Again in true New Zealand style, the friendly, chatty arrangements to be met at the wharf by the lady from the accommodation agency through which we’d booked our temporary Castle Continentalclub came to nothing, and we sat in The Snot for half an hour looking like the lost tourists we were.
A call to the office elicited the news that said lady had quit the company the day before, and left no note of our arrival. Thankfully, the sole remaining employee hopped in her jalopy (if it’s a new car in New Zealand, it’s almost undoubtedly Hertz or Avis) and came to rescue us. Not much help for anyone else now trying to call the office, of course…..
She led us to our shed, through the streets of shanties and eventually round the back of the Retravision electrical shop’s service yard. It’s fair to say that, at this point, prayers were being offered up to anyone who would listen, but most specifically to St Regis of Starwood or any of his canonised co-brands.
One of them must have been listening because, despite the inauspicious arrival, CastleContinentalclub itself turned out to be really rather lovely – and our new angel of the accommodation agency, Joanne, absolutely fantastic (though clearly overworked).
In an ideal World, the unlovely building with the red tin roof twixt our house and the sea wouldn’t have been there, and the advertised washing machine would have been a mite more useful had it been connected to water or power, and not left standing in the middle of the garage like a lifeboat adrift at sea.
The angelic Joanne came up with a super solution however: the use of some adjacent lettings with multiple laundries, and also dropped by without delay to complete some items missing from the inventory. She then administered a swift Kiwi kick-up-the-butt to the contract cleaners, who returned to make a better job of cleaning the balcony barbecue than they’d previously managed.
Not exactly the smoothest of arrivals, but all was well in the end.
Our accommodation was located in Waiheke’s largest favela, Oneroa (on-er-oh-a), a higgledy-piggledy collection of tateramas and coffee-shops catering largely to the daily influx of grockles on the Fuller’s passenger ferry. Landed, bussed about and then washed away again at teatime, their blue-rinses are somewhat incongruous as they sip their fair-trade latte, served slowly by a tie-dyed grunger who’d rather be doing anything but feeding the capitalist machine.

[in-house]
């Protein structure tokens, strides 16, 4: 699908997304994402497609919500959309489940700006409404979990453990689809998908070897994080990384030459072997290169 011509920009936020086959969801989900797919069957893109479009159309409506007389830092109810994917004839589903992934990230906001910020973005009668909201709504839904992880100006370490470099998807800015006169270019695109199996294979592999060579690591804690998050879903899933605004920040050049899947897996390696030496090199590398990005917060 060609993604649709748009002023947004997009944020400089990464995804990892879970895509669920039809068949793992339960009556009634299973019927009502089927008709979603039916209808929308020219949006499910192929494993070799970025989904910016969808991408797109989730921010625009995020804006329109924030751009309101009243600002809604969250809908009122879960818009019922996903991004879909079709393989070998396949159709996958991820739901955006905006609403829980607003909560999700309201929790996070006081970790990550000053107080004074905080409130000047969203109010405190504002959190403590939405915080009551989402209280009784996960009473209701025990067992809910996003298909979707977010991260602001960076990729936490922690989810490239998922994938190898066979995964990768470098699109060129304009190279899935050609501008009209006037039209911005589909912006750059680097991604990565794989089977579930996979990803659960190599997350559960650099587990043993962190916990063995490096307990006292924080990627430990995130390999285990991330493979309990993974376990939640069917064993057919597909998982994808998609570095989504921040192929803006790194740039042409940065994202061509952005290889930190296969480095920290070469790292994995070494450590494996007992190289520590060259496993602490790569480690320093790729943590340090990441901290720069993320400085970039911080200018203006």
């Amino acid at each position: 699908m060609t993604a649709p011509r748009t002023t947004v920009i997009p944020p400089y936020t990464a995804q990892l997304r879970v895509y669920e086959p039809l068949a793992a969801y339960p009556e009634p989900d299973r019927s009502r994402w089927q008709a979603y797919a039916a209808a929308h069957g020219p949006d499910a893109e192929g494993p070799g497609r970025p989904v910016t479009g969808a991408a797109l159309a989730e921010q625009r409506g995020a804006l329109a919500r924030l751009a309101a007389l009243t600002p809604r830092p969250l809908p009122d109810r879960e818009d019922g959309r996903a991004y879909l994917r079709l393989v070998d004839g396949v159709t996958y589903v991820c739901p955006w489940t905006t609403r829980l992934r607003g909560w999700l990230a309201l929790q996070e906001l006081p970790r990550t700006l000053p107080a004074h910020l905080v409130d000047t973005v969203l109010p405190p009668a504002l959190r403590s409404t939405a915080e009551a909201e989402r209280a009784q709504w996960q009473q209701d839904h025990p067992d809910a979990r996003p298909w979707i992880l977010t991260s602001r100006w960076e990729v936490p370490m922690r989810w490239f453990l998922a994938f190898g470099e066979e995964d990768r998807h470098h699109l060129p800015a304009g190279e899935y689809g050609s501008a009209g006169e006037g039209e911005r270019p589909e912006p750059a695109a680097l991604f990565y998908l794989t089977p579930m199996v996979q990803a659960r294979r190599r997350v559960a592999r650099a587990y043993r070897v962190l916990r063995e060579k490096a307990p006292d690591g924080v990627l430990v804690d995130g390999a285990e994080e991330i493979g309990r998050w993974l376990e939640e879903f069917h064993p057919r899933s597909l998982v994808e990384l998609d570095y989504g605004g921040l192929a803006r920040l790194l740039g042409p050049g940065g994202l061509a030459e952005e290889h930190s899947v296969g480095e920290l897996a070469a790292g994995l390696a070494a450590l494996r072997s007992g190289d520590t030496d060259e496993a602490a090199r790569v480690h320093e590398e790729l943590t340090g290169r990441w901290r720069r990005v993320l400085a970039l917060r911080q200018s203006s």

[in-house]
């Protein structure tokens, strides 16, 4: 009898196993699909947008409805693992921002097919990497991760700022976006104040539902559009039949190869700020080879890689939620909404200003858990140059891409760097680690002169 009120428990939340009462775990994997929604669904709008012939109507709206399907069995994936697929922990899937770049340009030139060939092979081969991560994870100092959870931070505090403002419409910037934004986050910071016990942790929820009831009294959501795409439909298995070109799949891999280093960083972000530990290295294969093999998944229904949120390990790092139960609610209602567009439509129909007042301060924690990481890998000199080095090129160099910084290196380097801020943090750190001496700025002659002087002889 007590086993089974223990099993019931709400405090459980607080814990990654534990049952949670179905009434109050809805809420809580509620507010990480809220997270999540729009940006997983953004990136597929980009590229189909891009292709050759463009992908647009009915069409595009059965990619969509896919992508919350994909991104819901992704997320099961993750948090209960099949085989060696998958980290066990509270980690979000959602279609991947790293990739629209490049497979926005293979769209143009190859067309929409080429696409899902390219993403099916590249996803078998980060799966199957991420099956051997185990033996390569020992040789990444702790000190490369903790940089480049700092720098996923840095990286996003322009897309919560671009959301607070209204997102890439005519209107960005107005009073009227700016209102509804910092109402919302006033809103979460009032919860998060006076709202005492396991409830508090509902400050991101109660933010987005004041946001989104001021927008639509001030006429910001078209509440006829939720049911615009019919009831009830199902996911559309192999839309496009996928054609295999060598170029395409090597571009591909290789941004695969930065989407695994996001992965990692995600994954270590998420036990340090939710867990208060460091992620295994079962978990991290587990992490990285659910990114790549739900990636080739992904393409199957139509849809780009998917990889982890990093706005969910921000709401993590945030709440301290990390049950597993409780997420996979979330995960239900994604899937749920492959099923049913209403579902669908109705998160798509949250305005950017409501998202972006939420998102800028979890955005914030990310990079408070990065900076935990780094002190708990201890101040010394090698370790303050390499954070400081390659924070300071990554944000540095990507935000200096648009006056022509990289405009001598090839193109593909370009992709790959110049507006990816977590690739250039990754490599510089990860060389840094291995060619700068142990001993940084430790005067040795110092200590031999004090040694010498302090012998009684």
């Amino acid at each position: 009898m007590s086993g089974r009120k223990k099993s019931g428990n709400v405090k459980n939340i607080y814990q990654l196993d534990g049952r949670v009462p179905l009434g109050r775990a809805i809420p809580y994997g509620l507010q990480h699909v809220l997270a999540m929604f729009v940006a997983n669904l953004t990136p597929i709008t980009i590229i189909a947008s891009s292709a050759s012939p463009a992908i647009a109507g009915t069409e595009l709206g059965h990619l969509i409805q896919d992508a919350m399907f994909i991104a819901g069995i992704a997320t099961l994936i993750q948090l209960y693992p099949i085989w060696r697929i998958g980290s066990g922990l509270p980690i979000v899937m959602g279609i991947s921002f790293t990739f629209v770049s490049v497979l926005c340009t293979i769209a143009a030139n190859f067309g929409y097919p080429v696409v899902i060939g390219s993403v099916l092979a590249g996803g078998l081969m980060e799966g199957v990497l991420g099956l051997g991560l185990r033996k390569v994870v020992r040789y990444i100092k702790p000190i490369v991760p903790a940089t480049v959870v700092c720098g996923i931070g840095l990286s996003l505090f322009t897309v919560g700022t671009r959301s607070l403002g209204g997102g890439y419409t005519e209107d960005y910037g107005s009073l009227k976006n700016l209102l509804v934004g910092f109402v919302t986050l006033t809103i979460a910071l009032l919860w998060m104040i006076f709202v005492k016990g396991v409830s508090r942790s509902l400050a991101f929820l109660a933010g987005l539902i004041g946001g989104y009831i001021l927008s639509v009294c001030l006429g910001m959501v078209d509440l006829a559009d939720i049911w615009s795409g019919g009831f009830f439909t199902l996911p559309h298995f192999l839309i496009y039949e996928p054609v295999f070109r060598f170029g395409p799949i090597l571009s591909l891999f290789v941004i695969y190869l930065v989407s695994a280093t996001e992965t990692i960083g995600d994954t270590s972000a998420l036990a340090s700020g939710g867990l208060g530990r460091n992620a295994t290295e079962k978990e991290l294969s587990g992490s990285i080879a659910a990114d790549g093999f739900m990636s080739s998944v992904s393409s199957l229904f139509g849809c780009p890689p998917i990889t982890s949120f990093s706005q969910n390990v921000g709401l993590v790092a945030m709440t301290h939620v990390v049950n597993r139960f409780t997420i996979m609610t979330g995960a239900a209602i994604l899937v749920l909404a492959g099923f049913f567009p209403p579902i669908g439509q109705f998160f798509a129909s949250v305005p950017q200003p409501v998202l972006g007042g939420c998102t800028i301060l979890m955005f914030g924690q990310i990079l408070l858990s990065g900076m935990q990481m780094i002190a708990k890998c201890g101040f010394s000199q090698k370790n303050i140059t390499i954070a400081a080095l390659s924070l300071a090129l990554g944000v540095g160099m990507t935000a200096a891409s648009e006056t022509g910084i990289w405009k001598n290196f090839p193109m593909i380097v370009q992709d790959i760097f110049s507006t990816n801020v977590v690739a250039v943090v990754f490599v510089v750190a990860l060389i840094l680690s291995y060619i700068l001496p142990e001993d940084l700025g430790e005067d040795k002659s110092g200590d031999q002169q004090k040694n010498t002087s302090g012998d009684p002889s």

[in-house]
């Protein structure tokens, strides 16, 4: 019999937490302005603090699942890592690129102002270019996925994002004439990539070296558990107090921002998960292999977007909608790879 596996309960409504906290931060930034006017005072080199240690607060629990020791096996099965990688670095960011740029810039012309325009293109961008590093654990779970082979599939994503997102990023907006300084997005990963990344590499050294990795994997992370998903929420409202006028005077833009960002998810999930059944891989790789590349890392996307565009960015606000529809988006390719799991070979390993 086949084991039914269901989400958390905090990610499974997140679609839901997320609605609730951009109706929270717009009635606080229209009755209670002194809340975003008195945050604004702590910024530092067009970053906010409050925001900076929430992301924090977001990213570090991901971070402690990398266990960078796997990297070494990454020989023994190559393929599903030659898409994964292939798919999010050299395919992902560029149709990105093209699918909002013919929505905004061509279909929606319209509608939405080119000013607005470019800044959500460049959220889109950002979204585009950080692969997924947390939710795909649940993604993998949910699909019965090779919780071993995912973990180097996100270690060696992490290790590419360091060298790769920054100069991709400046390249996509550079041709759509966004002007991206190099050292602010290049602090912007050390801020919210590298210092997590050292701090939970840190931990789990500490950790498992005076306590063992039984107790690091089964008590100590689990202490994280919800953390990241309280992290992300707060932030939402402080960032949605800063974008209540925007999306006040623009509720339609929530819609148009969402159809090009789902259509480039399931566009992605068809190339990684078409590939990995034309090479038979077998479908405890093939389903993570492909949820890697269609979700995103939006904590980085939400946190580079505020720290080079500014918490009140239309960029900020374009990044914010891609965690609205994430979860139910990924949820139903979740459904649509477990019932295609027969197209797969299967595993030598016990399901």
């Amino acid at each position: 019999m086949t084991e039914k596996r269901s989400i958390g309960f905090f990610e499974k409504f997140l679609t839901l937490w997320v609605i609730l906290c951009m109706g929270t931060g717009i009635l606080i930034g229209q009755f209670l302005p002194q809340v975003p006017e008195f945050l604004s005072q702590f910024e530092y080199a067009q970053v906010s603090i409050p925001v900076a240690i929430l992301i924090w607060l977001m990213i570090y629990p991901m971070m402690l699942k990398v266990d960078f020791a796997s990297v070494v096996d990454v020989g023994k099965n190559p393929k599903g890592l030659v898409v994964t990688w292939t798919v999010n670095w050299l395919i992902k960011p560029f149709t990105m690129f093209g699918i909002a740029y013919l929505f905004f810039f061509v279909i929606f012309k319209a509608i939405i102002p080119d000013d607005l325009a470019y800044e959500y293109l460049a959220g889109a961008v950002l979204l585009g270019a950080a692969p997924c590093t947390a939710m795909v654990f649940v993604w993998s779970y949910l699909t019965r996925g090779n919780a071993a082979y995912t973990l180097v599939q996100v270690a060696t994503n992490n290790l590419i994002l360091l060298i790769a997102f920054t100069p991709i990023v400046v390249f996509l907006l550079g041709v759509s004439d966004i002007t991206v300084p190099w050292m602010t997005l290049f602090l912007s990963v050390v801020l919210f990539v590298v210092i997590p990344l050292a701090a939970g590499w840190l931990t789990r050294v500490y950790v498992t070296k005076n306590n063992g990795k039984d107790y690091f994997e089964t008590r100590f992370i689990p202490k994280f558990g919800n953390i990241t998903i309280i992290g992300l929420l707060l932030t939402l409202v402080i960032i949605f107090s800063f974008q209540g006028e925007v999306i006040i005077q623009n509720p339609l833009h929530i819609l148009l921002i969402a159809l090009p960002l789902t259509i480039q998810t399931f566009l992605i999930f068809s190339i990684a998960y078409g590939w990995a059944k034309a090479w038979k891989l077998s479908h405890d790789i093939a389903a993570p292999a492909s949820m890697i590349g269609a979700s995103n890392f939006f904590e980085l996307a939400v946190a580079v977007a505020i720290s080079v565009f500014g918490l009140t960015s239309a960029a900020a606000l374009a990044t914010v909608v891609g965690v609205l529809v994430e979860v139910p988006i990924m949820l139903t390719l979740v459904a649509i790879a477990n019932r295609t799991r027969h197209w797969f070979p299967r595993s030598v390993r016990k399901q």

Looking carefully down the alleys and passageways which wind between buildings whose very existence owes more to MDF than civil engineering, there are a few decent eateries to be found – the Skinny Sardine and Vino Vino to name but two.
The latter restaurant owes its name to Waiheke’s latest wheeze to draw in the boatloads – the race to cover the most unlikely patches of earth with grapes. Now, it’s to the island’s credit that no-one actually claims that the vines or their output wines are any good. No, they’re just there. Most of the vineyards play host to a restaurant (suggestions that planting a vineyard next to your restaurant is merely a landscaping exercise are entirely unfounded) and these provide additional opportunities for busloads to be parted with the contents of their purses and wallets, or to attract mainlanders for their nuptials.
Cable Bay, for example, is one of the latest additions to the Waiheke ‘Wedding Factory’ scene and, perhaps to help make the young loves feel at home, is built very much in the style of a provincial British primary school of the mid 70s.
Despite being open for a couple of years, it seems not to have occurred to its owners that building a drive might take precedent over a swanky sign, but there again neither have they troubled themselves to plant very many vines, either. Or perhaps the vast and patchy lawn out front is designed to allow uninterrupted views from the classroom/restaurant.
Which would be fair enough, were the view not entirely uninterrupted by anything of note for miles and miles and miles, other than a modern art installation reminiscent of an earthquake-wobbled windmill and, with the essential assistance of military-grade binoculars, Auckland city in the very far distance.